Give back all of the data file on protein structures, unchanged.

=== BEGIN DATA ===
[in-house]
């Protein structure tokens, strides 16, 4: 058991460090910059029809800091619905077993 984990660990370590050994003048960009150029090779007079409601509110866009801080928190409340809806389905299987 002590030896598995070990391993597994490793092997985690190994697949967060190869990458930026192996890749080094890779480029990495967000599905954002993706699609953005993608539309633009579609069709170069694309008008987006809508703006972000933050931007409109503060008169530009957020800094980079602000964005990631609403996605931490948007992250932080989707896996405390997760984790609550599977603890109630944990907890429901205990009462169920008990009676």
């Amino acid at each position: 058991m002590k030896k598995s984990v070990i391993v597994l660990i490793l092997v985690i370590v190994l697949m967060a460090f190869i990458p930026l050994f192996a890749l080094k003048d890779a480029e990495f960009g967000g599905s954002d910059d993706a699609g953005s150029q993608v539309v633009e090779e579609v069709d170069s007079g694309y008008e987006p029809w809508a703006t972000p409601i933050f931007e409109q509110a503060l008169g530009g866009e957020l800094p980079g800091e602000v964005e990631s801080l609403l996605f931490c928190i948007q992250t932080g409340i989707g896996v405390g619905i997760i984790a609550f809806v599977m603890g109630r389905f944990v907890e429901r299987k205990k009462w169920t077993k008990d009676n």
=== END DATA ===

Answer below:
[in-house]
């Protein structure tokens, strides 16, 4: 058991460090910059029809800091619905077993 984990660990370590050994003048960009150029090779007079409601509110866009801080928190409340809806389905299987 002590030896598995070990391993597994490793092997985690190994697949967060190869990458930026192996890749080094890779480029990495967000599905954002993706699609953005993608539309633009579609069709170069694309008008987006809508703006972000933050931007409109503060008169530009957020800094980079602000964005990631609403996605931490948007992250932080989707896996405390997760984790609550599977603890109630944990907890429901205990009462169920008990009676």
């Amino acid at each position: 058991m002590k030896k598995s984990v070990i391993v597994l660990i490793l092997v985690i370590v190994l697949m967060a460090f190869i990458p930026l050994f192996a890749l080094k003048d890779a480029e990495f960009g967000g599905s954002d910059d993706a699609g953005s150029q993608v539309v633009e090779e579609v069709d170069s007079g694309y008008e987006p029809w809508a703006t972000p409601i933050f931007e409109q509110a503060l008169g530009g866009e957020l800094p980079g800091e602000v964005e990631s801080l609403l996605f931490c928190i948007q992250t932080g409340i989707g896996v405390g619905i997760i984790a609550f809806v599977m603890g109630r389905f944990v907890e429901r299987k205990k009462w169920t077993k008990d009676n």